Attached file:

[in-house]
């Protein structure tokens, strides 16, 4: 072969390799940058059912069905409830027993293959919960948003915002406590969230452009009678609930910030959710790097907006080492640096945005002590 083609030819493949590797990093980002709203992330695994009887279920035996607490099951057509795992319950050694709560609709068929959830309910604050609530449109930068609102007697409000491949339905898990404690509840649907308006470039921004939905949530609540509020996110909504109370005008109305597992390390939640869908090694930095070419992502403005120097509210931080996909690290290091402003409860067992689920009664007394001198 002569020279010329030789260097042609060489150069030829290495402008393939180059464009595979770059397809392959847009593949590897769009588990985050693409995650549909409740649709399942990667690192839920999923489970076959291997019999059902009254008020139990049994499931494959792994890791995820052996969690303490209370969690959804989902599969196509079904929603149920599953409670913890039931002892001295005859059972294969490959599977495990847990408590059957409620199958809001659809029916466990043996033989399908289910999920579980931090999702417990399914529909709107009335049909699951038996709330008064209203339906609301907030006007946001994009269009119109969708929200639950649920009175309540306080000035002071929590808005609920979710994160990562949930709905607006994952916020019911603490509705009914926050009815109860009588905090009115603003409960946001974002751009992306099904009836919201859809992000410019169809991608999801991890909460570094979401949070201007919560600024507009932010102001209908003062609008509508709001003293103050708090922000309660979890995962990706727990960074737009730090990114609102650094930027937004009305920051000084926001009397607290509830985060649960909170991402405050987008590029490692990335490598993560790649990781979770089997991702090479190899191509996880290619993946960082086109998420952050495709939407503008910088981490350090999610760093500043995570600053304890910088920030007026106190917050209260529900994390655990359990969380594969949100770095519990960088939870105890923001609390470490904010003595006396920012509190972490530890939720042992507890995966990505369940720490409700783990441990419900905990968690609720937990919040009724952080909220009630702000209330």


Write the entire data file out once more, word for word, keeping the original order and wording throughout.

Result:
[in-house]
């Protein structure tokens, strides 16, 4: 072969390799940058059912069905409830027993293959919960948003915002406590969230452009009678609930910030959710790097907006080492640096945005002590 083609030819493949590797990093980002709203992330695994009887279920035996607490099951057509795992319950050694709560609709068929959830309910604050609530449109930068609102007697409000491949339905898990404690509840649907308006470039921004939905949530609540509020996110909504109370005008109305597992390390939640869908090694930095070419992502403005120097509210931080996909690290290091402003409860067992689920009664007394001198 002569020279010329030789260097042609060489150069030829290495402008393939180059464009595979770059397809392959847009593949590897769009588990985050693409995650549909409740649709399942990667690192839920999923489970076959291997019999059902009254008020139990049994499931494959792994890791995820052996969690303490209370969690959804989902599969196509079904929603149920599953409670913890039931002892001295005859059972294969490959599977495990847990408590059957409620199958809001659809029916466990043996033989399908289910999920579980931090999702417990399914529909709107009335049909699951038996709330008064209203339906609301907030006007946001994009269009119109969708929200639950649920009175309540306080000035002071929590808005609920979710994160990562949930709905607006994952916020019911603490509705009914926050009815109860009588905090009115603003409960946001974002751009992306099904009836919201859809992000410019169809991608999801991890909460570094979401949070201007919560600024507009932010102001209908003062609008509508709001003293103050708090922000309660979890995962990706727990960074737009730090990114609102650094930027937004009305920051000084926001009397607290509830985060649960909170991402405050987008590029490692990335490598993560790649990781979770089997991702090479190899191509996880290619993946960082086109998420952050495709939407503008910088981490350090999610760093500043995570600053304890910088920030007026106190917050209260529900994390655990359990969380594969949100770095519990960088939870105890923001609390470490904010003595006396920012509190972490530890939720042992507890995966990505369940720490409700783990441990419900905990968690609720937990919040009724952080909220009630702000209330």